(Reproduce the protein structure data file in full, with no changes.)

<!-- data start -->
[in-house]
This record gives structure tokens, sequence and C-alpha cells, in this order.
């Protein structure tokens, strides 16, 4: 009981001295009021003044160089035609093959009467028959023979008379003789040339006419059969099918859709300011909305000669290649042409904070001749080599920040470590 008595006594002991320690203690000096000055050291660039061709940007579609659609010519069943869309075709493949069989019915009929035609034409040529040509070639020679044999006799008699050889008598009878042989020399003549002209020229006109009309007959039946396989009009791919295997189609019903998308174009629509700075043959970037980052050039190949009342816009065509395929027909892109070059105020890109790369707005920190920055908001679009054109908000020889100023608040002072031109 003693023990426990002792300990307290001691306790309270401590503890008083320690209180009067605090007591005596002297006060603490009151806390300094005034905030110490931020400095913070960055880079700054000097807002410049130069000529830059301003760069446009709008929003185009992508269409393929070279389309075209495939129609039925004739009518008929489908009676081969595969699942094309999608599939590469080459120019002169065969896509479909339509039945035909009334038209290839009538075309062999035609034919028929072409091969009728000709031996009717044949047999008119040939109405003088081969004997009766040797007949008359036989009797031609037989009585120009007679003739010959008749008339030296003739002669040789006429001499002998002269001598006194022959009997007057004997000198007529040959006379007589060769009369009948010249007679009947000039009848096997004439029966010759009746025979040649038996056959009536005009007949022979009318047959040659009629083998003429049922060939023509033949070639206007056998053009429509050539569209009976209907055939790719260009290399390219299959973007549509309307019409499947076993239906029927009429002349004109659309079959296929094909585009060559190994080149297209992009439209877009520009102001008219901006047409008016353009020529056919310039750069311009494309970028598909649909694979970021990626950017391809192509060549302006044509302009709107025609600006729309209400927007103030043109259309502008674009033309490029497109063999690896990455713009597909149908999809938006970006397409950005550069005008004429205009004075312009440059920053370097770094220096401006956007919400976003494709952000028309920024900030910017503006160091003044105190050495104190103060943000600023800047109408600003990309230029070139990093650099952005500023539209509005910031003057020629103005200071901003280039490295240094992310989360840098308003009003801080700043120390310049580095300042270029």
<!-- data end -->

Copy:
[in-house]
This record gives structure tokens, sequence and C-alpha cells, in this order.
């Protein structure tokens, strides 16, 4: 009981001295009021003044160089035609093959009467028959023979008379003789040339006419059969099918859709300011909305000669290649042409904070001749080599920040470590 008595006594002991320690203690000096000055050291660039061709940007579609659609010519069943869309075709493949069989019915009929035609034409040529040509070639020679044999006799008699050889008598009878042989020399003549002209020229006109009309007959039946396989009009791919295997189609019903998308174009629509700075043959970037980052050039190949009342816009065509395929027909892109070059105020890109790369707005920190920055908001679009054109908000020889100023608040002072031109 003693023990426990002792300990307290001691306790309270401590503890008083320690209180009067605090007591005596002297006060603490009151806390300094005034905030110490931020400095913070960055880079700054000097807002410049130069000529830059301003760069446009709008929003185009992508269409393929070279389309075209495939129609039925004739009518008929489908009676081969595969699942094309999608599939590469080459120019002169065969896509479909339509039945035909009334038209290839009538075309062999035609034919028929072409091969009728000709031996009717044949047999008119040939109405003088081969004997009766040797007949008359036989009797031609037989009585120009007679003739010959008749008339030296003739002669040789006429001499002998002269001598006194022959009997007057004997000198007529040959006379007589060769009369009948010249007679009947000039009848096997004439029966010759009746025979040649038996056959009536005009007949022979009318047959040659009629083998003429049922060939023509033949070639206007056998053009429509050539569209009976209907055939790719260009290399390219299959973007549509309307019409499947076993239906029927009429002349004109659309079959296929094909585009060559190994080149297209992009439209877009520009102001008219901006047409008016353009020529056919310039750069311009494309970028598909649909694979970021990626950017391809192509060549302006044509302009709107025609600006729309209400927007103030043109259309502008674009033309490029497109063999690896990455713009597909149908999809938006970006397409950005550069005008004429205009004075312009440059920053370097770094220096401006956007919400976003494709952000028309920024900030910017503006160091003044105190050495104190103060943000600023800047109408600003990309230029070139990093650099952005500023539209509005910031003057020629103005200071901003280039490295240094992310989360840098308003009003801080700043120390310049580095300042270029």